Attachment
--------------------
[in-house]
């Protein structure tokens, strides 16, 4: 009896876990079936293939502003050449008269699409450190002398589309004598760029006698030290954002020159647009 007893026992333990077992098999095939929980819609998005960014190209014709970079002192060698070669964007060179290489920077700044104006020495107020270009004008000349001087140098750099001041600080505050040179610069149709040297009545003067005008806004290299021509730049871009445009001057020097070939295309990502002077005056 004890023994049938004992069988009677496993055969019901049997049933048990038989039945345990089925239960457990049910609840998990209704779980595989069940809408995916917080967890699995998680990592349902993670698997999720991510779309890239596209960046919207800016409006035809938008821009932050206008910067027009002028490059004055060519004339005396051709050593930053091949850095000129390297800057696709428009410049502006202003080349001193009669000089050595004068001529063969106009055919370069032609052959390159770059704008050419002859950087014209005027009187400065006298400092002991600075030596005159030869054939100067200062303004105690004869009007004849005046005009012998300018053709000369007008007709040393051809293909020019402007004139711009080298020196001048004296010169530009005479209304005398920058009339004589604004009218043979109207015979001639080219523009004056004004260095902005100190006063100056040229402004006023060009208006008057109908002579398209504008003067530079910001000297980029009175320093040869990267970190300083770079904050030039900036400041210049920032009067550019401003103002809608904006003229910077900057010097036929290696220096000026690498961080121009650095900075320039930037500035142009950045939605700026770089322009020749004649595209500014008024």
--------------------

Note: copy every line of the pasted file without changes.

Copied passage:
[in-house]
């Protein structure tokens, strides 16, 4: 009896876990079936293939502003050449008269699409450190002398589309004598760029006698030290954002020159647009 007893026992333990077992098999095939929980819609998005960014190209014709970079002192060698070669964007060179290489920077700044104006020495107020270009004008000349001087140098750099001041600080505050040179610069149709040297009545003067005008806004290299021509730049871009445009001057020097070939295309990502002077005056 004890023994049938004992069988009677496993055969019901049997049933048990038989039945345990089925239960457990049910609840998990209704779980595989069940809408995916917080967890699995998680990592349902993670698997999720991510779309890239596209960046919207800016409006035809938008821009932050206008910067027009002028490059004055060519004339005396051709050593930053091949850095000129390297800057696709428009410049502006202003080349001193009669000089050595004068001529063969106009055919370069032609052959390159770059704008050419002859950087014209005027009187400065006298400092002991600075030596005159030869054939100067200062303004105690004869009007004849005046005009012998300018053709000369007008007709040393051809293909020019402007004139711009080298020196001048004296010169530009005479209304005398920058009339004589604004009218043979109207015979001639080219523009004056004004260095902005100190006063100056040229402004006023060009208006008057109908002579398209504008003067530079910001000297980029009175320093040869990267970190300083770079904050030039900036400041210049920032009067550019401003103002809608904006003229910077900057010097036929290696220096000026690498961080121009650095900075320039930037500035142009950045939605700026770089322009020749004649595209500014008024």